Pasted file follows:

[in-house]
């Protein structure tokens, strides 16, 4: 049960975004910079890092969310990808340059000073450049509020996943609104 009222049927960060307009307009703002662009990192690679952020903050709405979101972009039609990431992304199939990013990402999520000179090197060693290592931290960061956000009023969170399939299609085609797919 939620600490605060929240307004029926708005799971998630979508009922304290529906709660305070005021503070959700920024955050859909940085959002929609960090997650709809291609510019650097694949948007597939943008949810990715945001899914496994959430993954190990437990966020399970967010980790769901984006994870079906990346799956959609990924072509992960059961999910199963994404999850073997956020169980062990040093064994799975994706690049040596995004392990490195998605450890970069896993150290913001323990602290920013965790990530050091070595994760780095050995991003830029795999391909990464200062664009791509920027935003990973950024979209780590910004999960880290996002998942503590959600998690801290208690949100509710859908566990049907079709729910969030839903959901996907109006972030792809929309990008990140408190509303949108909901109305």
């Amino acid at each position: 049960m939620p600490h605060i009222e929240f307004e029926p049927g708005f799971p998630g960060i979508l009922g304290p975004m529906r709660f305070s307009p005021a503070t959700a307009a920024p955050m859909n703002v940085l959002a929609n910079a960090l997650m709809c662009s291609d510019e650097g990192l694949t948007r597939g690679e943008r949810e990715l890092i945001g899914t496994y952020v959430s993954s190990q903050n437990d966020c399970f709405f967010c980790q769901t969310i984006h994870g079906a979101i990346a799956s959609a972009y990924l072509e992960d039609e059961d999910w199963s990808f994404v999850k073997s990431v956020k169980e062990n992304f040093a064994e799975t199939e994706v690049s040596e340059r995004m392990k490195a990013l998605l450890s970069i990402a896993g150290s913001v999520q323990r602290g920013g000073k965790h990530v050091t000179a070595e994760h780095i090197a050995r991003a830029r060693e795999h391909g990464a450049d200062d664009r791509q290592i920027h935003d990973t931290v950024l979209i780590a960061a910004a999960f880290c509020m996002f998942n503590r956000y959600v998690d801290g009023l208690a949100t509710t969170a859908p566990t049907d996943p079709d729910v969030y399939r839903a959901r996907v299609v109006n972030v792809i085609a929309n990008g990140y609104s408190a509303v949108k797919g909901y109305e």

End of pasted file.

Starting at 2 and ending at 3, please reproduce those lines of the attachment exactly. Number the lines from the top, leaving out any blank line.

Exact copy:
């Protein structure tokens, strides 16, 4: 049960975004910079890092969310990808340059000073450049509020996943609104 009222049927960060307009307009703002662009990192690679952020903050709405979101972009039609990431992304199939990013990402999520000179090197060693290592931290960061956000009023969170399939299609085609797919 939620600490605060929240307004029926708005799971998630979508009922304290529906709660305070005021503070959700920024955050859909940085959002929609960090997650709809291609510019650097694949948007597939943008949810990715945001899914496994959430993954190990437990966020399970967010980790769901984006994870079906990346799956959609990924072509992960059961999910199963994404999850073997956020169980062990040093064994799975994706690049040596995004392990490195998605450890970069896993150290913001323990602290920013965790990530050091070595994760780095050995991003830029795999391909990464200062664009791509920027935003990973950024979209780590910004999960880290996002998942503590959600998690801290208690949100509710859908566990049907079709729910969030839903959901996907109006972030792809929309990008990140408190509303949108909901109305």
């Amino acid at each position: 049960m939620p600490h605060i009222e929240f307004e029926p049927g708005f799971p998630g960060i979508l009922g304290p975004m529906r709660f305070s307009p005021a503070t959700a307009a920024p955050m859909n703002v940085l959002a929609n910079a960090l997650m709809c662009s291609d510019e650097g990192l694949t948007r597939g690679e943008r949810e990715l890092i945001g899914t496994y952020v959430s993954s190990q903050n437990d966020c399970f709405f967010c980790q769901t969310i984006h994870g079906a979101i990346a799956s959609a972009y990924l072509e992960d039609e059961d999910w199963s990808f994404v999850k073997s990431v956020k169980e062990n992304f040093a064994e799975t199939e994706v690049s040596e340059r995004m392990k490195a990013l998605l450890s970069i990402a896993g150290s913001v999520q323990r602290g920013g000073k965790h990530v050091t000179a070595e994760h780095i090197a050995r991003a830029r060693e795999h391909g990464a450049d200062d664009r791509q290592i920027h935003d990973t931290v950024l979209i780590a960061a910004a999960f880290c509020m996002f998942n503590r956000y959600v998690d801290g009023l208690a949100t509710t969170a859908p566990t049907d996943p079709d729910v969030y399939r839903a959901r996907v299609v109006n972030v792809i085609a929309n990008g990140y609104s408190a509303v949108k797919g909901y109305e």